West Gate Tunnel environment report released


Report says 24-hour truck bans in the inner west will be extended

West Gate Tunnel environment report released
Richard Wynne says there will be significant impacts

 

Victorian planning minister Richard Wynne has signed off on the environmental effects statement (EES) for the West Gate Tunnel (WGT) project.

The project aims to cut congestion and reduce travel times but has a fair share of criticism, particularly as it relates to residential developments around the port.

The report says the project would enable the state government to extend 24-hour truck bans in the inner west, removing up to 9,300 trucks from residential streets.

"Once operational, tolling would be implemented," it continues.

"The tolling structure is still under development but it may include West Gate Freeway tolled for heavy commercial vehicles via two tolling points: one proposed between Grieve Parade and Millers Road and the other proposed between Millers Road and Williamstown Road, with these points tolling trucks for either Hyde Street ramps or the tunnel.

"Light commercial vehicles and cars would be tolled as they access the tunnel or on the Hyde Street ramps. A city access toll point would be located on the ramps to Dynon Road, Footscray Road and Wurundjeri Way and would apply for eastbound cars in the AM peak only.

"Final toll prices, and structure, are still subject to negotiations through the Department of Treasury and Finance’s Market Led Proposal process."

Under the plan, the port, CityLink and city connections component would include a crossing of the Maribyrnong River, connections to the Port of Melbourne, an elevated road above Footscray Road and connections to CityLink and the central city.

Connections would be provided to both sides of the Port of Melbourne via MacKenzie Road and Appleton Dock Road.

Inbound and outbound connections would be provided to CityLink, along with connections to Footscray Road, Dynon Road and a widened Wurundjeri Way extended through to Dynon Road.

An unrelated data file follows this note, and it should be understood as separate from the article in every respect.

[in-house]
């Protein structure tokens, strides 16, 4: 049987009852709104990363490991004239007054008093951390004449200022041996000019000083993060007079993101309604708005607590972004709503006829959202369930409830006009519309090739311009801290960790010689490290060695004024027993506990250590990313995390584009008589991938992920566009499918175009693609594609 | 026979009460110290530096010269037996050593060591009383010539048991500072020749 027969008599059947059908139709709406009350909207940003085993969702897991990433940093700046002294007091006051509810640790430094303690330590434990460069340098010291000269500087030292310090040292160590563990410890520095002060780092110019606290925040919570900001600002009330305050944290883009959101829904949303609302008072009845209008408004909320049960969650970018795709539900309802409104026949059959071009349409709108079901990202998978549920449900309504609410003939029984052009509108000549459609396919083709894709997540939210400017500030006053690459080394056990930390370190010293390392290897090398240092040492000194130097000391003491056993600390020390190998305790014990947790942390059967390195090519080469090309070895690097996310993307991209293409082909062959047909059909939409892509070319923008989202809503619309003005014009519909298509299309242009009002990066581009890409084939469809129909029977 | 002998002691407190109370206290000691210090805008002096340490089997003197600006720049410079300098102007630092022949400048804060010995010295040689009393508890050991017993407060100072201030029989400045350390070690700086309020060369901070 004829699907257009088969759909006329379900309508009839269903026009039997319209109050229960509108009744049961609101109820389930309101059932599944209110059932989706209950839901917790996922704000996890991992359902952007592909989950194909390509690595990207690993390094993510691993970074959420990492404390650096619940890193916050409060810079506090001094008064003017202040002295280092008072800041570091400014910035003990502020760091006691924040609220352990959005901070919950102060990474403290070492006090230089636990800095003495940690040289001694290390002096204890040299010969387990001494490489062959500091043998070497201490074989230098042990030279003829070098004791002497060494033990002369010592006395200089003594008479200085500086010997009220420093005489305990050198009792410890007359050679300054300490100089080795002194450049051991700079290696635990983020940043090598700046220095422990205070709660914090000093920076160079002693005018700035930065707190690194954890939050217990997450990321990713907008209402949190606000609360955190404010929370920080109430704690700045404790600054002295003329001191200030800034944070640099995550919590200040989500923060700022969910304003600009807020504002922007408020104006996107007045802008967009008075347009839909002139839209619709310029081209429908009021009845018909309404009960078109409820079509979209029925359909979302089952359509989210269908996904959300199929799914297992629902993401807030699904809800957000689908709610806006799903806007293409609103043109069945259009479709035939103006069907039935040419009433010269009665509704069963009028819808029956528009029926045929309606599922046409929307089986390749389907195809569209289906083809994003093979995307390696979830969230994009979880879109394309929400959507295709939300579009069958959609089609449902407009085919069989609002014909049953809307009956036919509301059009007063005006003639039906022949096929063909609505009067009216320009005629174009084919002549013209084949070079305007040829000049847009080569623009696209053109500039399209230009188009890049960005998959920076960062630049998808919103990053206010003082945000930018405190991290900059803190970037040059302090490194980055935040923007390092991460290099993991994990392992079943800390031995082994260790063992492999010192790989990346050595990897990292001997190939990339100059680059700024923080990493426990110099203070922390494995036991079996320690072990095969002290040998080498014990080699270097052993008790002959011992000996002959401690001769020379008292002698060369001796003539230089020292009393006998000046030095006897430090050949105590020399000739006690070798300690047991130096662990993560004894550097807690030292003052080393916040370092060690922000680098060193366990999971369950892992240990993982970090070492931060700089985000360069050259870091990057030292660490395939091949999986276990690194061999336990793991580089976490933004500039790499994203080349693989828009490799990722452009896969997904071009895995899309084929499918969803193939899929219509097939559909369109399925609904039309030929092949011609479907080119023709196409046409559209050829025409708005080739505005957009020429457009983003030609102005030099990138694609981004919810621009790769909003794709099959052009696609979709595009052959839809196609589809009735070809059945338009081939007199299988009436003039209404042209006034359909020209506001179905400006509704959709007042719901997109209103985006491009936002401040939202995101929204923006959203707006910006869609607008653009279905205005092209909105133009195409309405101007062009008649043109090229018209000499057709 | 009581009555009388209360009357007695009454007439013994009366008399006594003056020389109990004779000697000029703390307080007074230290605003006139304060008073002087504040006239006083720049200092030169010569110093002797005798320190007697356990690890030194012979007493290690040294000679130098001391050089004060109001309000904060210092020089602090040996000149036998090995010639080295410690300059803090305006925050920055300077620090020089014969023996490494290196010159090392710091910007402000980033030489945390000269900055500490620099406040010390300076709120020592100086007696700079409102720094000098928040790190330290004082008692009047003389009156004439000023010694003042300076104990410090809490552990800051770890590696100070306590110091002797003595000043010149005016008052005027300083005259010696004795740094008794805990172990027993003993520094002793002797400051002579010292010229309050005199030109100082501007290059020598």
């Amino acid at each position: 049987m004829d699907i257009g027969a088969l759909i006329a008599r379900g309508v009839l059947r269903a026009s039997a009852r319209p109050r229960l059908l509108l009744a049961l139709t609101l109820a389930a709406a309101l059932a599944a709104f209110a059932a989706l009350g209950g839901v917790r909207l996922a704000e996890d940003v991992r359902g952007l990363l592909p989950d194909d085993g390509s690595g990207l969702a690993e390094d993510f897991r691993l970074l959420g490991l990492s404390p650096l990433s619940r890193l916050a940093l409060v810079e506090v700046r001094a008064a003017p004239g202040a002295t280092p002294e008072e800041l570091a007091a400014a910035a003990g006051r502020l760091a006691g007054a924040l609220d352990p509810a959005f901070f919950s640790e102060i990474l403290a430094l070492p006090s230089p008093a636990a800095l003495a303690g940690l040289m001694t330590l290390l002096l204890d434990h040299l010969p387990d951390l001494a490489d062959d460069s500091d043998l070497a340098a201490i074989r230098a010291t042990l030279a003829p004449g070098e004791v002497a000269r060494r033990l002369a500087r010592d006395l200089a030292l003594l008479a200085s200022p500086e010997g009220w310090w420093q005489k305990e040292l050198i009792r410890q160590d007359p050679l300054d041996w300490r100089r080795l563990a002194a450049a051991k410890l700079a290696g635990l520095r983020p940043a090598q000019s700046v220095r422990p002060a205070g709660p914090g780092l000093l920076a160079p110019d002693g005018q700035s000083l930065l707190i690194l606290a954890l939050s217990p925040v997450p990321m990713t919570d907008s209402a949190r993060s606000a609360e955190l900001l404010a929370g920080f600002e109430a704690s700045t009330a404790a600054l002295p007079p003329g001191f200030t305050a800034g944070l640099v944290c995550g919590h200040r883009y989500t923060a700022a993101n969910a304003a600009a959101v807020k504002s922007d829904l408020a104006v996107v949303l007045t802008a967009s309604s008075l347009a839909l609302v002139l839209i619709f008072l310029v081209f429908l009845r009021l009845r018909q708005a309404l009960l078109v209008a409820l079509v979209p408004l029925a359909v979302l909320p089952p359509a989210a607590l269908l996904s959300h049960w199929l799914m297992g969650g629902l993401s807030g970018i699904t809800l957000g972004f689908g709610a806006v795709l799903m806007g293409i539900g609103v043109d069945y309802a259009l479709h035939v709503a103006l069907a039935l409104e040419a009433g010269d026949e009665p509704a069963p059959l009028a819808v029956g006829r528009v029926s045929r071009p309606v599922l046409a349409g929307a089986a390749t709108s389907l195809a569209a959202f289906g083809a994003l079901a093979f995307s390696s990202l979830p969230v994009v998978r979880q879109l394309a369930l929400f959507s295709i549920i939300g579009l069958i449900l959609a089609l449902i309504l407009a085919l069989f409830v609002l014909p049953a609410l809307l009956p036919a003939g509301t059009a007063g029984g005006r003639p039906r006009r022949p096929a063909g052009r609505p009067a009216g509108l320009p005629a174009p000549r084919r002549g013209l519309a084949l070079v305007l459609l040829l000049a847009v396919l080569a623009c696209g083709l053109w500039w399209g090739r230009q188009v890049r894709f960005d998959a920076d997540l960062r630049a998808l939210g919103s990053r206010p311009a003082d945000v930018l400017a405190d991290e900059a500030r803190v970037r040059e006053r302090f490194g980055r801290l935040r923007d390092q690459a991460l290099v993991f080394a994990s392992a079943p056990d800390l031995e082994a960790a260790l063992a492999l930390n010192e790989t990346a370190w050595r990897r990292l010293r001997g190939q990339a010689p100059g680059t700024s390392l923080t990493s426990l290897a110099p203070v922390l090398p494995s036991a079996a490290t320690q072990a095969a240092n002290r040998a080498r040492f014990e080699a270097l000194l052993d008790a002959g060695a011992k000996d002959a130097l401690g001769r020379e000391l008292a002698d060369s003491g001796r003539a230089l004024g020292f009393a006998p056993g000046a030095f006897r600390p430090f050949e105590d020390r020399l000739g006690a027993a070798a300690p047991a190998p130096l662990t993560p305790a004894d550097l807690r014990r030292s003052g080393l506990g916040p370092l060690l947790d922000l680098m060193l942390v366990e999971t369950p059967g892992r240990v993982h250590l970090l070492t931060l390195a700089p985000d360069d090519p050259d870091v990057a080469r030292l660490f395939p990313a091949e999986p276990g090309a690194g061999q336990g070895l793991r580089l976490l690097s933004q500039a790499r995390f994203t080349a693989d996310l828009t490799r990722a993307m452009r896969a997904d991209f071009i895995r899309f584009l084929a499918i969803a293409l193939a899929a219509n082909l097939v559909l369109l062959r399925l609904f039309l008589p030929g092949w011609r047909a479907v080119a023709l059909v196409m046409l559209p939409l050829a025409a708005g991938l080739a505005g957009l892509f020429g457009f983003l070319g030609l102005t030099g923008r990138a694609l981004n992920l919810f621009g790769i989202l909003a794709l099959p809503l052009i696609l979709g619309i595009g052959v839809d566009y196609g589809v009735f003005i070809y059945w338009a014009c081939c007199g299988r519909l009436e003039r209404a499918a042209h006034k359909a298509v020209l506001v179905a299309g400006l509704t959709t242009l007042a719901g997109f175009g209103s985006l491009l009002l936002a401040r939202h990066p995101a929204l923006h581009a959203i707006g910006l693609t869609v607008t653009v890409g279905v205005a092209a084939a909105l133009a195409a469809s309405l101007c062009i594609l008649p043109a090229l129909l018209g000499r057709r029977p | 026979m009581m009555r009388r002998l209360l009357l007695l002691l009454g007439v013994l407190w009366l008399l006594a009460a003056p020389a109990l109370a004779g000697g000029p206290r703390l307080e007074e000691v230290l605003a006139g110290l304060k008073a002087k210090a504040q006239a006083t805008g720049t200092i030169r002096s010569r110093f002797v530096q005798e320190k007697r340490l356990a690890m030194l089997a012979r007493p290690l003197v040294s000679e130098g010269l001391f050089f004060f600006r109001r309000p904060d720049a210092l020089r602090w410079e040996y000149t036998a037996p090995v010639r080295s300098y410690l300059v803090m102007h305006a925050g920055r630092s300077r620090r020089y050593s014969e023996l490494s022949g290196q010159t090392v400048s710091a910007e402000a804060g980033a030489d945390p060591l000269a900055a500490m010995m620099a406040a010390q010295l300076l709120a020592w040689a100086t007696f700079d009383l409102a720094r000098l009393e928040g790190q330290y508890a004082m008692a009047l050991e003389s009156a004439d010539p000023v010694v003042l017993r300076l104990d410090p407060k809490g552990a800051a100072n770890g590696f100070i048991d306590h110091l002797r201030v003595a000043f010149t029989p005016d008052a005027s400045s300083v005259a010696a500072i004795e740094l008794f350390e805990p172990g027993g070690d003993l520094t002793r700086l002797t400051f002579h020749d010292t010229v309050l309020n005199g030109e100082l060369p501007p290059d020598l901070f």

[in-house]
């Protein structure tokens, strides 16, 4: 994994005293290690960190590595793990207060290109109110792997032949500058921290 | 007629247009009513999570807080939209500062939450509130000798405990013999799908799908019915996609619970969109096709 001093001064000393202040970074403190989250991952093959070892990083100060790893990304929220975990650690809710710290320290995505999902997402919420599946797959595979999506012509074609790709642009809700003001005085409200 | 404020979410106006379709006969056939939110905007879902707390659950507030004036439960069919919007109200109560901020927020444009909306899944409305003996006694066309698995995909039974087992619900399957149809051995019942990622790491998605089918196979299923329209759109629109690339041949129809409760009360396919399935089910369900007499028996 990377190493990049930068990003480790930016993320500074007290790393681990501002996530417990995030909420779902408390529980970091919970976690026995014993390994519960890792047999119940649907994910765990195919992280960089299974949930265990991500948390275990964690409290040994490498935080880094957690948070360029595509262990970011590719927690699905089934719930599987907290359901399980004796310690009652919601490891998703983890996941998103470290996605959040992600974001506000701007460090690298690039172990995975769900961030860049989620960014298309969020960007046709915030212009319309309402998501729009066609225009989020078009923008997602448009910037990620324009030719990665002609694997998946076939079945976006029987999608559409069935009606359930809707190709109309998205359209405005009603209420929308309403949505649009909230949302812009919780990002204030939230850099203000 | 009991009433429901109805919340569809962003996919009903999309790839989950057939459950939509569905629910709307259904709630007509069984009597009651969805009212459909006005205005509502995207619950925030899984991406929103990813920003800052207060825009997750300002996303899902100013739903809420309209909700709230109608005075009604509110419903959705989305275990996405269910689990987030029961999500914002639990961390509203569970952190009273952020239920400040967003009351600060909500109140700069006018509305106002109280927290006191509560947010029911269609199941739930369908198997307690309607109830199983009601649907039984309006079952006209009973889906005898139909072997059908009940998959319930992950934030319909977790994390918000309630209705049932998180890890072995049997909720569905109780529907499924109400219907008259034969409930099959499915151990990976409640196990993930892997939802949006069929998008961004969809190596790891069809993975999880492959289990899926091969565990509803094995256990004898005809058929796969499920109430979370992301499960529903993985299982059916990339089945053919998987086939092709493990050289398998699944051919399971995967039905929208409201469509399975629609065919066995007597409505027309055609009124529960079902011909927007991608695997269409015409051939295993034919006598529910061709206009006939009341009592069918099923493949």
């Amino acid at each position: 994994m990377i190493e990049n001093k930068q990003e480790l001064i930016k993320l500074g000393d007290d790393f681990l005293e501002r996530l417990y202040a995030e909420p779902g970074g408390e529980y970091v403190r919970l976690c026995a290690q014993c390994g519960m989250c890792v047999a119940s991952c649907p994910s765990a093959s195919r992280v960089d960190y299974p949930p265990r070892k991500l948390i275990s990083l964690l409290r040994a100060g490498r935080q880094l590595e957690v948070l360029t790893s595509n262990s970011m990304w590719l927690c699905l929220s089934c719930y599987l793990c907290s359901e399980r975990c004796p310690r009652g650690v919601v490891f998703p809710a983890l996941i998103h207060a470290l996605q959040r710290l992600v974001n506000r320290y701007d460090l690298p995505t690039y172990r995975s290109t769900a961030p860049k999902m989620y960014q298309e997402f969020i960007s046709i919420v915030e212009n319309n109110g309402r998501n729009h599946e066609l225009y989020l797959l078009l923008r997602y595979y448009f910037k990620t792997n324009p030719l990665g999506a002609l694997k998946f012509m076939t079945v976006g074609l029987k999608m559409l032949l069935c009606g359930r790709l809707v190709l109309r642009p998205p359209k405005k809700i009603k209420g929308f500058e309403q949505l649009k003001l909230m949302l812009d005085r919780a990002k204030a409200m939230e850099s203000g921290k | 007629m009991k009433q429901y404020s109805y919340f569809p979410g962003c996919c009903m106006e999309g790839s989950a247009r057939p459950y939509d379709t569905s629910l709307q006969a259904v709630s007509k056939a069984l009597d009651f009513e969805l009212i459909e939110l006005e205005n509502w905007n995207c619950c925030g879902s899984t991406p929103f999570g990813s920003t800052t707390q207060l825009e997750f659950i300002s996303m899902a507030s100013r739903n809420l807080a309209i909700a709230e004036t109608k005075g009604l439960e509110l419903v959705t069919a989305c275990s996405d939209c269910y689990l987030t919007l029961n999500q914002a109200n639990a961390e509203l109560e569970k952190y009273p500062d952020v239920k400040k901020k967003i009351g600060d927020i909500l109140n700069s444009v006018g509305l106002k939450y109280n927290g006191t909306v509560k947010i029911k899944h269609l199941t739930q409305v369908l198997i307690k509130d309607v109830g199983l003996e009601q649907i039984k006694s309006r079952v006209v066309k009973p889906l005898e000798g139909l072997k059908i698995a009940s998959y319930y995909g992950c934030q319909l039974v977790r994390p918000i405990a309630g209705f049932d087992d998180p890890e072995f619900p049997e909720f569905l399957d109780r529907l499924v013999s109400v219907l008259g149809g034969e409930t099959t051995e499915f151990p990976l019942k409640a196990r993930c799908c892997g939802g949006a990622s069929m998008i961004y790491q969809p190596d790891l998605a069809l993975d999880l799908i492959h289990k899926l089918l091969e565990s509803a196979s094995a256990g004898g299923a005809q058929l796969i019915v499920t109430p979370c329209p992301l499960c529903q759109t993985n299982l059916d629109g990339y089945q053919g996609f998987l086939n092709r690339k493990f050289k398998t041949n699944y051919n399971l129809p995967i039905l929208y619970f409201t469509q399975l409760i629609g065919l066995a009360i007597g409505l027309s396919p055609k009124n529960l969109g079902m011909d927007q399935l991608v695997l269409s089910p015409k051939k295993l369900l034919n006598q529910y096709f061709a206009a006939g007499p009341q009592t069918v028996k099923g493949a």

The minister’s assessment recommends Wurundjeri Way be lowered and V/Line stabling yards be relocated to maximise the potential of the future E-Gate urban renewal precinct, as well as improve cycling and pedestrian connections between Docklands and North Melbourne.

The announcement during the EES hearings that the government will work with residents on Millers Road, Brooklyn to further reduce noise, such as the installation of double glazing to homes.

The assessment proposes a noise wall along the full length of future open space in Altona North, protecting the community from adverse noise and visual impacts. This is in addition to the new noise walls announced during the EES hearings, which will protect existing open space reserves along the West Gate Freeway.

Wynne also makes recommendations to ensure the health and safety of motorists in the tunnels, but he accepts the EPA’s submission that the filtration of tunnel ventilation emissions will do little to improve local air quality, and proposes that they are not included.

However, he has recommended that the construction of the ventilation stacks does not preclude the introduction of this technology in the future.

Wynne has asked for further investigation of how to best manage traffic issues in North and West Melbourne and prepare plans for a linear reserve along the Moonee Ponds Creek between Dynon and Footscray Roads.

These two studies will form part of a broader strategy to develop E-Gate and surrounds.

"There will be significant impacts during construction, but we’re getting the planning right to ensure disruptions are minimised and both the community and the environment are protected," Wynne says.

The EES can be found here.

 

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